‘Show unity, empathy’: Maldives pres confirms coronavirus community transmission in emotional appeal

Maldives President Ibrahim Solih appealed for unity and empathy Wednesday, as he confirmed the first community transmission of coronavirus in the island nation.

A Maldivian who presented to a dedicated flu clinic tested positive Wednesday for Covid-19, the disease caused by the novel coronavirus which originated in China in December.

Health authorities stopped short of calling it a community transmission case, citing ongoing contact tracing efforts, but said the patient had no travel history.

In a live television address, a teary-eyed President Solih said the patient had no travel history or known contact with a patient suffering from Covid-19 — confirmation that it was the first community transmission case of the coronavirus in the Maldives.

Community transmission means a patient had no known contact with another confirmed case or travelled from a country badly affected by the pandemic.

President Solih said his government had been working round the clock since the first week of January to prepare for all possible scenarios, including community spread of the virus.

“We are ready for a situation like this,” he said.

“I would like to assure my fellow citizens that the government’s highest priority is to safeguard the safety, health and well-being of our people. We will take all necessary measures to contain the spread.”

The president repeatedly appealed for calm and urged everyone to promote empathy and kindness.

“If we work together, for the good of the community, we will be able to overcome this situation,” he said.

“The most important step we can take against this disease, which has no cure yet, is to stay home and wash our hands regularly, as instructed by health experts.”

Capital Male is in a lockdown for 24 hours, as health authorities conduct contact tracing in one of the world’s most densely populated cities.

The lockdown bans all public activity and transport in capital Male and its suburbs of Hulhumale and Villimale for a day. Any movement in and out of the city and its suburbs as well as the neighbouring industrial islands of Thilafushi and Gulhifalhu are also banned.

On March 8, Maldives reported its first cases of the novel coronavirus, as two hotel employees tested positive for Covid-19 at a luxury resort in the archipelago.

Eighteen more cases — all foreigners working or staying resorts and liveaboard vessels except five Maldivians who had returned from abroad — were later identified.

Wednesday’s case, detected in Male, puts the number of confirmed coronavirus cases in Maldives to 21.

However, 16 out of the 21 have made full recoveries. Three Maldivian patients are being treated at designated quarantine facilities, whilst another two had been repatriated to their home country of Italy.

The Maldives announced a state of public health emergency on March 12, the first such declaration under a recent public health protection law.

The public health emergency declaration has allowed the government to introduce a series of unprecedented restrictive and social distancing measures, including a nationwide closing of schools, colleges and universities. Non-essential services and public places in the capital such as gyms, cinemas and parks have also been shut.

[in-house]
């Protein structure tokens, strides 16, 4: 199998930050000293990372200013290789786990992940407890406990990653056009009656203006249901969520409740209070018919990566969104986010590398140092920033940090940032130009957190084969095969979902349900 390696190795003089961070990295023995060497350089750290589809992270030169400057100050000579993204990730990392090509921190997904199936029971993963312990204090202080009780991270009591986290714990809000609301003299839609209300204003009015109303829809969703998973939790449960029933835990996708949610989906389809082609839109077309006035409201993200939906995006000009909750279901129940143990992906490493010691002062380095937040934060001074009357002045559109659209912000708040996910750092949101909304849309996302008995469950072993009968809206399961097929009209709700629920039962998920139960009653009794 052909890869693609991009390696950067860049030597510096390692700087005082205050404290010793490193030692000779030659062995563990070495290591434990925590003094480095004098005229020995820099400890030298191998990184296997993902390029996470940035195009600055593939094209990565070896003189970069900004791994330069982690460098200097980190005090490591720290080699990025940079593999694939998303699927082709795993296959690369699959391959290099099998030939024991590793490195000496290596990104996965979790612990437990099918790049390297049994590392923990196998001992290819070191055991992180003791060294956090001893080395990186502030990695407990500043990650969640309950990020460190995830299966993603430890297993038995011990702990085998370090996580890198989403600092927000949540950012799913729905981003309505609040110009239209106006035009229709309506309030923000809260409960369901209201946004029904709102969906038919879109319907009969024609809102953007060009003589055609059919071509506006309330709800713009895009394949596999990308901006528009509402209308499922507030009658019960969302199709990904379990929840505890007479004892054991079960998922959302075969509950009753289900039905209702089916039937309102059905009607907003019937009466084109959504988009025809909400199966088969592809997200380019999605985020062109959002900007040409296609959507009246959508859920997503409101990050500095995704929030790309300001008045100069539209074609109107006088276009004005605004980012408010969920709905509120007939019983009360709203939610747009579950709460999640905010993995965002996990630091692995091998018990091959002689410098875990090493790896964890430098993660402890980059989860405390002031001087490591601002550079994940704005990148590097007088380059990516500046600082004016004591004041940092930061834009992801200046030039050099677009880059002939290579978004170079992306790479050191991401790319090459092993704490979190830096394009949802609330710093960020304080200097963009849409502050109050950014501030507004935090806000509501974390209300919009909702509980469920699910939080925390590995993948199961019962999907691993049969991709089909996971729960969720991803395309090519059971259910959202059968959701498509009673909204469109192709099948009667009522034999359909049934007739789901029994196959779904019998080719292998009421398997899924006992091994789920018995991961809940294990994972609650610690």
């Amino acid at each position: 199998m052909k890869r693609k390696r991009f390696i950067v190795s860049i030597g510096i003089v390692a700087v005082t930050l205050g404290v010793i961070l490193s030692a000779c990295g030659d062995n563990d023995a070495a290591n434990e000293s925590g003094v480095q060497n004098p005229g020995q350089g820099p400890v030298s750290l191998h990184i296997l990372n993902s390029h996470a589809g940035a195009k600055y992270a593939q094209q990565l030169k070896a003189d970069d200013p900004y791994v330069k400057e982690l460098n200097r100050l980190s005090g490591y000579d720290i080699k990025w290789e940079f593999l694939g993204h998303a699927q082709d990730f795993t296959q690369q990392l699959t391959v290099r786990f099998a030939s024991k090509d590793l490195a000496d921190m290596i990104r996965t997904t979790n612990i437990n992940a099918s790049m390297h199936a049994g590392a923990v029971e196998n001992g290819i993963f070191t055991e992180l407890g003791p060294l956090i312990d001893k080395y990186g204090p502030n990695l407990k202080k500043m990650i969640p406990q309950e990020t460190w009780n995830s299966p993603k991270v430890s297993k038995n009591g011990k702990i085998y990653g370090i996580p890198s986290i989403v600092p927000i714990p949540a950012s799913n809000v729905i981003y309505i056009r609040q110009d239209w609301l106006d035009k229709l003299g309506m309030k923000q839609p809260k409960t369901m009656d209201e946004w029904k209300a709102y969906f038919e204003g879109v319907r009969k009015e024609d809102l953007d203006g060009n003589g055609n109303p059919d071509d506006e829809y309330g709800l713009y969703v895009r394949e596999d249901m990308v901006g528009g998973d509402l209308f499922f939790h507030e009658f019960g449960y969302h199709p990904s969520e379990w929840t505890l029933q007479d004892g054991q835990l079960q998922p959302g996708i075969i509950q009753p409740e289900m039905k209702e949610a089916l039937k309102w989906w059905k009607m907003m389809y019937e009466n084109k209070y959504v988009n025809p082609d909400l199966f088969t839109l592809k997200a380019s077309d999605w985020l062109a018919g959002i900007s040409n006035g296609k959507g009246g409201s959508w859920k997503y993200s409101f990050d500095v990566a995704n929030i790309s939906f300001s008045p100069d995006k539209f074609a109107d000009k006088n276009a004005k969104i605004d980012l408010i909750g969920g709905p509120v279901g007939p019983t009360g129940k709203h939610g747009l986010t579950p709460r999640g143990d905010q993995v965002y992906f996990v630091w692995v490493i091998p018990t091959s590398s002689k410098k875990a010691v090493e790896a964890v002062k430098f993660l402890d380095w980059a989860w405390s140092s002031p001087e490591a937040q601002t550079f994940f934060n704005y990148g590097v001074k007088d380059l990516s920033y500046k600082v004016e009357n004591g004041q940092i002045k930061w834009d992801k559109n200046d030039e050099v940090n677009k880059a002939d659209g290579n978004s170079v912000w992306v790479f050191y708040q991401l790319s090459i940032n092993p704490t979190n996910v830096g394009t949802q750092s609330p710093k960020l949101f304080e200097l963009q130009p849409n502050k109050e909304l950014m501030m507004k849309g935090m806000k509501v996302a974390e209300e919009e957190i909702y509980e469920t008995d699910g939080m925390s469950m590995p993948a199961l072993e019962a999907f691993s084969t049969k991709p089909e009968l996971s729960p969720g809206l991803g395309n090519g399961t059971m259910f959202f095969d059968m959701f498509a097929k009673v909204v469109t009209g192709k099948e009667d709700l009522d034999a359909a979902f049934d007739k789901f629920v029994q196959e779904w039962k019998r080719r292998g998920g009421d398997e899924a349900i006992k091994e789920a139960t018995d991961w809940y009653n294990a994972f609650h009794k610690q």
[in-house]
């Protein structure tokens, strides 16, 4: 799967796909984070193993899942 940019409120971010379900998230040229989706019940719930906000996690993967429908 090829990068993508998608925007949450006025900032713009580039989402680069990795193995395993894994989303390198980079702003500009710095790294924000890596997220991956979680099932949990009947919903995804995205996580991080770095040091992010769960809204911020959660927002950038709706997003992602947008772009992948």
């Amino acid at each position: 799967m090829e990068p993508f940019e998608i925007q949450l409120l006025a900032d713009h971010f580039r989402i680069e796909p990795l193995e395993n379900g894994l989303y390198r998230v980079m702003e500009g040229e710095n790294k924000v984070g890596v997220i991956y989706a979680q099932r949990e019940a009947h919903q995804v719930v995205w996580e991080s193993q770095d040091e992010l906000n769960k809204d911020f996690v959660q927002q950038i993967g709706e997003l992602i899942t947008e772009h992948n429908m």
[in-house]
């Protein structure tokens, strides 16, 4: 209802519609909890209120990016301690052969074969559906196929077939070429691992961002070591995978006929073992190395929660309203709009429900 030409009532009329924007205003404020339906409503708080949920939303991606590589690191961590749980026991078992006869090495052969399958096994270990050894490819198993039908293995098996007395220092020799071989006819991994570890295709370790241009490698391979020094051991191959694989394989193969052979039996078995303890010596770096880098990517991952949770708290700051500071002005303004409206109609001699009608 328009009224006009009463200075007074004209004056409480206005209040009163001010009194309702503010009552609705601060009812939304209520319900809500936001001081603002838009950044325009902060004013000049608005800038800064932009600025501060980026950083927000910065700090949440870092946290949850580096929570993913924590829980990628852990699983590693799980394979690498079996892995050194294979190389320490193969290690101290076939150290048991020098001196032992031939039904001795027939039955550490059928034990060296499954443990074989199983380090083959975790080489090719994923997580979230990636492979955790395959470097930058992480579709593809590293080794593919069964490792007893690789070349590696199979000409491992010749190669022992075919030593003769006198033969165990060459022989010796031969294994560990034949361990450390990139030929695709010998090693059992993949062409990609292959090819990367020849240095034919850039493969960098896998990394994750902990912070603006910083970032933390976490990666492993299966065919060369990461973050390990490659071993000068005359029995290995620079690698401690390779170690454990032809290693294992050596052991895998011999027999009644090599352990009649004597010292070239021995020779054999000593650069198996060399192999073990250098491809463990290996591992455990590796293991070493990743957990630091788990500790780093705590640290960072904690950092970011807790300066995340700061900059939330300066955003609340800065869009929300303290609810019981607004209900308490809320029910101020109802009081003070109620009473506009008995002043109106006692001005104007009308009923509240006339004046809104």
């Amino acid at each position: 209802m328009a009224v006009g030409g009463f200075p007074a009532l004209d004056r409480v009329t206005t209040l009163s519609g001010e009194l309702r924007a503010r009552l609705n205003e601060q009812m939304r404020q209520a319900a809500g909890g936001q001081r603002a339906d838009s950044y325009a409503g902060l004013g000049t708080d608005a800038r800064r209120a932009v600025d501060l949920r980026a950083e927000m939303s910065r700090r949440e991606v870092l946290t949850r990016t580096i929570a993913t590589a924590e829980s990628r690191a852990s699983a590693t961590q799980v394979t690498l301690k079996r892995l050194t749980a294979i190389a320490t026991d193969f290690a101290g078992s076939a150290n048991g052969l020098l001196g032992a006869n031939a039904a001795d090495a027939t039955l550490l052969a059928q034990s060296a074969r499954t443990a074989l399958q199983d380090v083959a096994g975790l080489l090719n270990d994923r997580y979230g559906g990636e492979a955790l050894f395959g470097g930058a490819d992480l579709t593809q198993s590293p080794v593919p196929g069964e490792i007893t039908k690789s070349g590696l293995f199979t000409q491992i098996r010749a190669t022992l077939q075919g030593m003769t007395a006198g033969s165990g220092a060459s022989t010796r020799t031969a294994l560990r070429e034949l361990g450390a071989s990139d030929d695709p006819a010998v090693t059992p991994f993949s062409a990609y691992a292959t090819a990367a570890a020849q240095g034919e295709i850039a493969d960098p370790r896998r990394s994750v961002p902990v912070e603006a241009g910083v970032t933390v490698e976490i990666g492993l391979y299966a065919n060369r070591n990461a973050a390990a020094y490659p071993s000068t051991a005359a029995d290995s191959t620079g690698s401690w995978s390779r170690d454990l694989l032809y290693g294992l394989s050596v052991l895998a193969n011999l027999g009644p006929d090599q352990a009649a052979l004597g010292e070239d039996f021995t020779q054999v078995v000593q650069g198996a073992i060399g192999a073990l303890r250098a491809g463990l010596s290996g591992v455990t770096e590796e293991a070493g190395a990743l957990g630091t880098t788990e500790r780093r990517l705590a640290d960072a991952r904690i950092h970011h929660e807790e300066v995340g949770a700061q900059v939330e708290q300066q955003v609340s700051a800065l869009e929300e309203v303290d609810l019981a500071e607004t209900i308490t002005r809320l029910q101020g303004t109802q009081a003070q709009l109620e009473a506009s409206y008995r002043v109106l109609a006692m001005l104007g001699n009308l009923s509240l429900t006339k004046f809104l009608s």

Restaurants and cafes in the capital have been asked to stop dine-in service and switch to takeaway and delivery.

A nationwide shutdown of all guesthouses, city hotels and spa facilities located on inhabited islands is also in effect.

All international airlines have also suspended scheduled operations to the Maldives, as the island nation enforced a blanket suspension of on-arrival visa in late March in a bid to combat the spread of the novel coronavirus.

Even before the visa suspension, the Maldives had closed its borders to arrivals from some of the worst-hit countries, including mainland China, Italy, Bangladesh, Iran, Spain, the United Kingdom, Malaysia and Sri Lanka. Visitors from three regions of Germany (Bavaria, North Rhine-Westphalia and Baden-Württemberg), two regions of France (Île-de-France and Grand Est) and two regions of South Korea were also banned from entering the country.

All direct flights to and from China, Italy, South Korea and Iran were also cancelled.

Cruise ships and foreign yachts were also banned from docking at any of the country’s ports.

The coronavirus outbreak has hit the Maldivian economy hard, as travel restrictions and other preventive measures affect the country’s lucrative tourism industry, which contributes the bulk of the island nation’s state revenue and foreign reserves.

Before the pandemic, the government had been bullish about tourism prospects, targeting two million, high-spending holidaymakers this year after last year’s record 1.7 million.

However, tourist arrivals saw a year-over-year decline of 22.8 per cent in the first 10 days of March. Officials say the number of tourist arrivals to the Maldives could drop by half in 2020.

With arrival numbers falling and the visa suspension in effect, several resorts across the Maldives had been closed.

Tourism has been the bedrock of the Maldives’ economic success. The $5 billion-dollar economy grew by 6.7 per cent in 2018 with tourism generating 60 per cent of foreign income.

However, the government is at present projecting a possible 5.7 per cent economic contraction this year — an estimated $778 million hit.

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